The Booktopia Book Guru asks
The Delta, Far Horizon, Zambezi, African Sky, Safari, Silent Predator and Ivory.
Ten Terrifying Questions
1. To begin with why don’t you tell us a little bit about yourself – where were you born? Raised? Schooled?
I was born in Taupo, on New Zealand’s north island to an Aussie mum and a Welsh dad. We moved to Australia when I was three. I have three passports – Australian, New Zealand and British because when you travel in Africa you can never have too many passports. I was raised in Campbelltown in the south western suburbs of Sydney and I went to school at St Gregory’s College Campbelltown which was better known for producing Rugby League Players than writers.
2. What did you want to be when you were twelve, eighteen and thirty? And why?
At 12 I wanted to be an army helicopter pilot because I was fascinated by flying and the military, but as I got older I realised that because I was no good at maths or science I’d never be a pilot. At 18 I wanted to be a Federal Police undercover narcotics detective, thanks to Miami Vice. Unfortunately (or fortunately as it turned out) I wasn’t heavy enough to join the police.
At thirty I was a PR consultant and I knew that I didn’t want to do that for the rest of my life. It was a good job but by then I knew that I really wanted to write books.
3. What strongly held belief did you have at eighteen that you do not have now?
The belief that I wanted to be a Federal Police narcotics detective! All I ever really wanted to do, to be honest, is to write a book.
4. What were three works of art – book, painting, piece of music, etc – you can now say, had a great effect on you and influenced your own development as a writer?
The book, Hold My Hand I’m Dying, by John Gordon-Davis. This was the first novel to get me interested in Africa, long before I first went there. It’s possibly the best book about ‘Africa’ I’ve ever read.
I’ve always been a big fan of the Rolling Stones and one of my favourite songs is ‘Time is on my Side’. I’ve found in life that it’s best not to be discouraged if things don’t go according to plan, because as long as you follow your dream and stay true to yourself, Time probably is on your side.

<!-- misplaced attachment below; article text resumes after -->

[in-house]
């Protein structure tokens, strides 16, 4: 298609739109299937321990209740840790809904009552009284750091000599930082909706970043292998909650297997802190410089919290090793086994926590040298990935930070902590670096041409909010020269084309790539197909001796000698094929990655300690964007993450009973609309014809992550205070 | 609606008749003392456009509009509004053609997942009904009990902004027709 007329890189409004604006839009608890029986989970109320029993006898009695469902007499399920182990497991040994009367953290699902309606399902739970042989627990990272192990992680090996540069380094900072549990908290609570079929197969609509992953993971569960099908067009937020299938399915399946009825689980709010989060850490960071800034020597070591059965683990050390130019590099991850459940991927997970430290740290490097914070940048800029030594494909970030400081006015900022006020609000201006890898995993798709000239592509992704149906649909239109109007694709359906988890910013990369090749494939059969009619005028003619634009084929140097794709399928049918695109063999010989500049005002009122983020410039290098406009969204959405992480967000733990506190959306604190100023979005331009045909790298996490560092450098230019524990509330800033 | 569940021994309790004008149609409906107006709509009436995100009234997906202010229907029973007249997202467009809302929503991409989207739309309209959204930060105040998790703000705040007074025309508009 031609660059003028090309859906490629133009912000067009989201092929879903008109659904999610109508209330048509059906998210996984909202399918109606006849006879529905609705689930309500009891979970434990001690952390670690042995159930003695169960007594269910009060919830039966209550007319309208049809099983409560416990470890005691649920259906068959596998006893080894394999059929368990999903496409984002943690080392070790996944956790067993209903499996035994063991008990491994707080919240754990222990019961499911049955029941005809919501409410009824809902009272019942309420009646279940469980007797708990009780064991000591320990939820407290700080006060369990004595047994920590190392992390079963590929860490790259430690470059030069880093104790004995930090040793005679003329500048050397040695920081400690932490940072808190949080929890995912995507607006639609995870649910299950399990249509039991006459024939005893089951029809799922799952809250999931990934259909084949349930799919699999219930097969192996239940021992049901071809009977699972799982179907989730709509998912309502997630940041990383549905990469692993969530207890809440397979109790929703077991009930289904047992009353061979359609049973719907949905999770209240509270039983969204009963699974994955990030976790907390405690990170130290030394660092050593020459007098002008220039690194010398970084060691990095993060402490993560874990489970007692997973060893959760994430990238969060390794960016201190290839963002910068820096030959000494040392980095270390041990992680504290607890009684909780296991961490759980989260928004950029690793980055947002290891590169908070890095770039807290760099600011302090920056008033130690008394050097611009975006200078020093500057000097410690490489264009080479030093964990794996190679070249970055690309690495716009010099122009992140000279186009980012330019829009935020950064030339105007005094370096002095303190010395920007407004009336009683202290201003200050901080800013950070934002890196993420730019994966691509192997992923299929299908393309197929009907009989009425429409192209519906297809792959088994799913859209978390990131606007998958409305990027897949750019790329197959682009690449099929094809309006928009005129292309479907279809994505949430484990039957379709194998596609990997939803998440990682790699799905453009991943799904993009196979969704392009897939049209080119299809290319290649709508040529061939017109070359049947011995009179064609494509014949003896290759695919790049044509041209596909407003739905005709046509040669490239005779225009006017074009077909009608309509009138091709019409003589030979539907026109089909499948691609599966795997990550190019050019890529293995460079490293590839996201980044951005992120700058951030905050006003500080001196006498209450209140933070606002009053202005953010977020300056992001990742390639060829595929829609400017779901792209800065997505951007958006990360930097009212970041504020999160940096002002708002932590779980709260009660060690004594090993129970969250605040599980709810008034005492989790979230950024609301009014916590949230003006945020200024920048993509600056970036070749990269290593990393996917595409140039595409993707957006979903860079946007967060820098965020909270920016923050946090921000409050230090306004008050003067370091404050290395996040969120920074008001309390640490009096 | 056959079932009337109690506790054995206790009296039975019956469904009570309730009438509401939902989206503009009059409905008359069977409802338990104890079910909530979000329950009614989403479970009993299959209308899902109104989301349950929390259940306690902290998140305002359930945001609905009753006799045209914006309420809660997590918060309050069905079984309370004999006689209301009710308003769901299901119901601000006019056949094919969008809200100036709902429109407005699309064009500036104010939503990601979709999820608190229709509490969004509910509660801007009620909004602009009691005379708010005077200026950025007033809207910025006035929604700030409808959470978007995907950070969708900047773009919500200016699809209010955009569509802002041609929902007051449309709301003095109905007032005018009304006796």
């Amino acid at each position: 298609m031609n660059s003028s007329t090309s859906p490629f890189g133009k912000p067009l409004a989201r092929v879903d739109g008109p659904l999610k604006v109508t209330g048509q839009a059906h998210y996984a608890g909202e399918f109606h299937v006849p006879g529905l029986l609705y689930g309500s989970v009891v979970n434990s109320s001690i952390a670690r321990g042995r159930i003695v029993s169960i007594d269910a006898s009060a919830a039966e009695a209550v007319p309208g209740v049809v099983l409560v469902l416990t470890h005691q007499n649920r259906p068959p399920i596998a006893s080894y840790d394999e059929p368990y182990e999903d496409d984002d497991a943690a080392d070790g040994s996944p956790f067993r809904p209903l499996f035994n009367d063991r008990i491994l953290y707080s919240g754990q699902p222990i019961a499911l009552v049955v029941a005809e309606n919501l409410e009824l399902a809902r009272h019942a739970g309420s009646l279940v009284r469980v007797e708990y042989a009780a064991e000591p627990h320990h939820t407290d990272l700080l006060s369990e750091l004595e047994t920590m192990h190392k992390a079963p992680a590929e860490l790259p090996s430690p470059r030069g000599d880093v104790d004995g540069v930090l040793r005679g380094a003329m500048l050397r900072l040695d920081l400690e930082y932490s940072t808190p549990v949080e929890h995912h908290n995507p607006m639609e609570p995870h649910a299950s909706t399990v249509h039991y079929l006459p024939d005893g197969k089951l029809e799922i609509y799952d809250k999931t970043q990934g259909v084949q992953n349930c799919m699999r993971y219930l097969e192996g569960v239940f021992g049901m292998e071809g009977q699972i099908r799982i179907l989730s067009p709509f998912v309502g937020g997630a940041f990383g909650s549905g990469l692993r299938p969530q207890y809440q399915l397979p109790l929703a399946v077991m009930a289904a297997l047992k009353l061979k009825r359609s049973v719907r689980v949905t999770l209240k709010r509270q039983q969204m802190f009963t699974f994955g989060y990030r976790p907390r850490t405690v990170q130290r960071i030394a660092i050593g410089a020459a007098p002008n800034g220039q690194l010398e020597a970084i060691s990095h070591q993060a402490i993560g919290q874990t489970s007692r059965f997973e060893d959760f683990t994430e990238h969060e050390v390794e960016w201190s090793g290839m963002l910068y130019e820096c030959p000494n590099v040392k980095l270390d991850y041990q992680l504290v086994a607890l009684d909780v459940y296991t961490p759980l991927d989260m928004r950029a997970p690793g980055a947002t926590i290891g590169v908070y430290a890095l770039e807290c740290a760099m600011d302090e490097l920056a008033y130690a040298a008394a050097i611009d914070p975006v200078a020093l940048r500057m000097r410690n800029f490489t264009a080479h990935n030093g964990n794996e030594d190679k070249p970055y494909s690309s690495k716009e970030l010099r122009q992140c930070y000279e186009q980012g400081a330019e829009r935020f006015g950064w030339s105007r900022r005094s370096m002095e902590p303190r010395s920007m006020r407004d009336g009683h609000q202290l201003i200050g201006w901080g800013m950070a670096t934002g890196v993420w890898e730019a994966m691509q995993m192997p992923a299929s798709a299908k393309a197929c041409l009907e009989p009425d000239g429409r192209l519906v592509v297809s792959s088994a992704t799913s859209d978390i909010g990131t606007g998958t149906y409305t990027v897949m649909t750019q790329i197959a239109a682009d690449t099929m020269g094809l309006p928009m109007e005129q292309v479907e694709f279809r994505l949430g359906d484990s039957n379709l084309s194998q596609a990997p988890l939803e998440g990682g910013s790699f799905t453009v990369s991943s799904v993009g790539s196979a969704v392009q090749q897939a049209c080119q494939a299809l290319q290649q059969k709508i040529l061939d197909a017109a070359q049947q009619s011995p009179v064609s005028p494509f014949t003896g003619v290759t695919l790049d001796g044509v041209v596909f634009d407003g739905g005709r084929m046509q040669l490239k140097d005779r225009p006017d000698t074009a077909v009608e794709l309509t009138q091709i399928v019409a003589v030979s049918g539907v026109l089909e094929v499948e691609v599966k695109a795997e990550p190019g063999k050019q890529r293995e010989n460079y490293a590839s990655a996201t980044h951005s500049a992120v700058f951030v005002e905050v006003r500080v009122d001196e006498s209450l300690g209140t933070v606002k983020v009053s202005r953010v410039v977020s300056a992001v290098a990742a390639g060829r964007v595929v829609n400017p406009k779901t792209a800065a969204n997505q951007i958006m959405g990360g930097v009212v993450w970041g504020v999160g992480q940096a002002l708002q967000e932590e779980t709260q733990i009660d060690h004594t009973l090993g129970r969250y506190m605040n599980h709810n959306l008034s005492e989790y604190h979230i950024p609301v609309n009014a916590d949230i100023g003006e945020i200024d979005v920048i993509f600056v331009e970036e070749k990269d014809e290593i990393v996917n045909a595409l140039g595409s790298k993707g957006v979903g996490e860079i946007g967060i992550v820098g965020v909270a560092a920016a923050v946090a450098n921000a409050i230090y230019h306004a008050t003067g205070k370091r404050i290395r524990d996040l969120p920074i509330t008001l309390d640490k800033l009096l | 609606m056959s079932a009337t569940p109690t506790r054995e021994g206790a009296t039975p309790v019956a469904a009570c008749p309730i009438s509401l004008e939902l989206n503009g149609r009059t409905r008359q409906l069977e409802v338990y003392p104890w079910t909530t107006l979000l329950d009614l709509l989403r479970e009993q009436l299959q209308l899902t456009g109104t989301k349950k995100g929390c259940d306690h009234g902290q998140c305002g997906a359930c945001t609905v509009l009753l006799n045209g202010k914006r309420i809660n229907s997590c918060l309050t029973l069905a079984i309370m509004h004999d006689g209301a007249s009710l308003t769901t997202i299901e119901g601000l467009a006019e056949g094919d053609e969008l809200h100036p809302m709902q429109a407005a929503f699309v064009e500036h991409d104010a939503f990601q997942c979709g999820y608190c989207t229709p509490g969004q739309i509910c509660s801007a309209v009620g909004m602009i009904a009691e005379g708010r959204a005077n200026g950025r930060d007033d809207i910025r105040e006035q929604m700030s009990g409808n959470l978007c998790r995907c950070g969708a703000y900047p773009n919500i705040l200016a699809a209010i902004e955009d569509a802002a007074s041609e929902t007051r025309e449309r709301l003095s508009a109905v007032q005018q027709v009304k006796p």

And finally, the book ‘On Writing – A Memoir of the Craft’ by the horror/thriller writer Stephen King. This is without doubt the best, most useful, most practical book on how to write fiction that has ever been written.
5. Considering the innumerable artistic avenues open to you, why did you choose to write a novel?
I did like drawing and painting when I was younger but I figured there was no money in it. I later found out that there was not much money in writing, either, but I can write every day for months at a time. I don’t know if I could paint or draw every day for that long. You have to love doing this stuff, or else it would drive you mad.
6. Please tell us about your latest novel…
The Delta is set in the wildlife paradise of the Okavango Delta in Botswana. A group of rich safari lodge operators and environmentalists band together to fight a proposed dam on the Okavango River, which threatens to destroy the delta. They hire a female mercenary, Sonja Kurtz, to blow up the dam. The book touches on some real issues – there actually was a plan to dam this river a few years ago and water use is becoming a major issue in Africa, as it is in Australia.
7. What do you hope people take away with them after reading your work?
Hey, it’s a mass market mainstream fiction thriller. First and foremost I want people to simply enjoy the book! However, there are also some messages in there about environmental issues and the fragile nature of African politics for people who want to dig a bit deeper.
8. Whom do you most admire in the realm of writing and why?
Nelson DeMille for his unbelievably convincing and witty dialogue; Ken Follet for his story-telling ability; Aussie writer Peter Watt for being a great mate and supporter of other authors (and a damn fine writer); and South African crime writer Deon Meyer for his superb characterisation.
9. Many artists set themselves very ambitious goals. What are yours?
All I want is to be able to keep writing until I die. I have a dream job – in fact I don’t consider it a job because it’s not like working. I’m doing what I love and I’m getting paid for it, so I think I’ve actually achieved my goal.
10. What advice do you give aspiring writers?
Like the shoe people say, Just Do It. You can find a million reasons not to start or not to finish. You should really only write if you love doing it. The risks of never being published are too high and the chance of reward too low to do it for any other reason. But if you write for yourself and you write for fun, you can’t go wrong.
Thank you for playing.
Tony Park answered my Five Facetious Questions, too – click here to read his answers.
About the Contributor
While still in his twenties, John Purcell opened a second-hand bookshop in Mosman, Sydney, in which he sat for ten years reading, ranting and writing. Since then he has written, under a pseudonym, a series of very successful novels, interviewed hundreds of writers about their work, appeared at writers’ festivals, on TV (most bizarrely in comedian Luke McGregor’s documentary Luke Warm Sex) and has been featured in prominent newspapers and magazines. Now, as the Director of Books at booktopia.com.au, Australia’s largest online bookseller, he supports Australian writing in all its forms. He lives in Sydney with his wife, two children, three dogs, five cats, unnumbered gold fish and his overlarge book collection. His novel, The Girl on the Page, will be published by HarperCollins Australia in October, 2018.